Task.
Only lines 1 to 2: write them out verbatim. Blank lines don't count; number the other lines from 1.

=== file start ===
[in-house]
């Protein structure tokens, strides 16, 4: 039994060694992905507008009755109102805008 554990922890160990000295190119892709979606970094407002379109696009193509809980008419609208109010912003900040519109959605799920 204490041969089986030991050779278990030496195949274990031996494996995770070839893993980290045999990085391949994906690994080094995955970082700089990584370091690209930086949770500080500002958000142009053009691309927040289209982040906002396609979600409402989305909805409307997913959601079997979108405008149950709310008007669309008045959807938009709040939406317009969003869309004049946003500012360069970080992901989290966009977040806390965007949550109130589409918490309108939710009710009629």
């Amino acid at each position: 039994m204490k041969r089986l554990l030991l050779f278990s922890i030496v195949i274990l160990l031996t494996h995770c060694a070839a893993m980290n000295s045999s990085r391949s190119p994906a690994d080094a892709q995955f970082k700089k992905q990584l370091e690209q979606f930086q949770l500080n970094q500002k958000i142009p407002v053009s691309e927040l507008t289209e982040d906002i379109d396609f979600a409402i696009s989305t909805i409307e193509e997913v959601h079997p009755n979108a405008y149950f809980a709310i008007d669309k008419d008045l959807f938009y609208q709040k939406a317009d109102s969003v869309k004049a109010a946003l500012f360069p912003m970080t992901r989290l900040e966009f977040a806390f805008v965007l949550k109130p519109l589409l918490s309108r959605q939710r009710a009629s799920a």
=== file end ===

[in-house]
């Protein structure tokens, strides 16, 4: 039994060694992905507008009755109102805008 554990922890160990000295190119892709979606970094407002379109696009193509809980008419609208109010912003900040519109959605799920 204490041969089986030991050779278990030496195949274990031996494996995770070839893993980290045999990085391949994906690994080094995955970082700089990584370091690209930086949770500080500002958000142009053009691309927040289209982040906002396609979600409402989305909805409307997913959601079997979108405008149950709310008007669309008045959807938009709040939406317009969003869309004049946003500012360069970080992901989290966009977040806390965007949550109130589409918490309108939710009710009629």